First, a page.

Sea-Air-Space 2021 Prequel: Cruisers’ Combat Systems Lagging Behind Threat, CNO Says

Chief of Naval Operations Adm. Mike Gilday (from left) speaks with Naval Undersea Warfare Center Headquarters Director of Undersea Warfare Eugene Hackney Jr. as Christopher DelMastro, head, Division Newport’s Platform and Payload Integration Department, listens, during a visit to the Division on June 28, 2021. U.S. NAVY

ARLINGTON, Va.—The U.S. Navy’s 2022 budget proposal to decommission seven guided-missile cruisers is not just based on the age and material condition of the ships. According to the chief of naval operations (CNO), the lethality of the cruisers’ combat system is lagging behind the developing threat capabilities.

CNO Adm. Michael Gilday, speaking in a prerecorded webinar of the Navy League’s Sea-Air-Space Prequel, noted that the seven Ticonderoga-class cruisers are equipped with the SPY-1A or early SPY-1B radars, which are the oldest radars that are the main sensor of the Aegis Combat System. The SPY-1A is an analog system, increasingly anachronistic in the Digital Age.

The radars “are approaching obsolescence … and they have difficulty actually seeing the threat, based on the speed and the profiles that we see threat missiles flying at these days.”

Gilday said the cost to own and operate the seven CGs over the five-year Future Years Defense Plan would come to $5 billion.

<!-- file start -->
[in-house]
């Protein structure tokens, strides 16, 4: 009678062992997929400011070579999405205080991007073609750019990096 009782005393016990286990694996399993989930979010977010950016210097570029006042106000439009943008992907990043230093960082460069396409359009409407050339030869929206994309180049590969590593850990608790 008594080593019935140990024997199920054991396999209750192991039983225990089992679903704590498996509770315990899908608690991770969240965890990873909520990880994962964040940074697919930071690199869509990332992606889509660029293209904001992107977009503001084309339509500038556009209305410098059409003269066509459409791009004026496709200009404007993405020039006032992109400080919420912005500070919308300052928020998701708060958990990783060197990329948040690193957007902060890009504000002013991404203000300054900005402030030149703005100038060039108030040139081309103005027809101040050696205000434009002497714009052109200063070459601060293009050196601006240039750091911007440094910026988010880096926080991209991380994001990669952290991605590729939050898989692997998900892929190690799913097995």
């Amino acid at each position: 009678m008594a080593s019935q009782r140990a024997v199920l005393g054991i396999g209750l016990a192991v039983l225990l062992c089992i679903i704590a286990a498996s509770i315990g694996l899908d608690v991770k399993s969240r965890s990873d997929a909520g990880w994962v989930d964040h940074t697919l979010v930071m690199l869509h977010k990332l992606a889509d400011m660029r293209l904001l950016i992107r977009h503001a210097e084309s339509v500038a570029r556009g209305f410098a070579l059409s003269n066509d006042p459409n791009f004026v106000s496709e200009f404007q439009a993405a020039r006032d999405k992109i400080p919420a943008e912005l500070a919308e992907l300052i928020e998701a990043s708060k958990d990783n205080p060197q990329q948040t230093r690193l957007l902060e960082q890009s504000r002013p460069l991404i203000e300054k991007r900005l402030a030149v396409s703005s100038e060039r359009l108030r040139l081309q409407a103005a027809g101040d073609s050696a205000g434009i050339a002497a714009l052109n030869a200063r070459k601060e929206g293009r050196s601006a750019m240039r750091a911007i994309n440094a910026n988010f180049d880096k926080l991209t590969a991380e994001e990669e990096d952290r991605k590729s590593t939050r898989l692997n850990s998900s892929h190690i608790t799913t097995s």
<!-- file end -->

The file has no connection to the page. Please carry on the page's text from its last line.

“These ships on average right now are 32 years old,” he said. “We are seeing cracks. We are seeing challenges in the material condition of these ships that are, to a certain degree, unpredictable. So, they’re ‘unknown unknown.’ When we tried to deploy a ship most recently [USS Vella Gulf] and had to bring it back twice because of fuel tank cracks, is an example of something we just couldn’t predict that we have to react to, and it does have an impact on reliability. We need to be able to provide the secretary of defense reliable assets that they can count on to do the nation’s business.”

The CNO said the above factors “really came into play from a realistic standpoint in terms of making the argument for the best of those cruisers. The cost alone with respect to cruiser modernization is running tens of millions of dollars above what we had originally estimated, largely due to the unknowns that come into play with hulls that are over three decades old.”

The seven cruisers marked for decommissioning are USS San Jacinto (CG 56), USS Lake Champlain (CG 57), USS Monterey (CG 61), USS Hue City (CG 66), USS Anzio (CG 68), USS Vella Gulf (CG 72), and USS Port Royal (CG 73).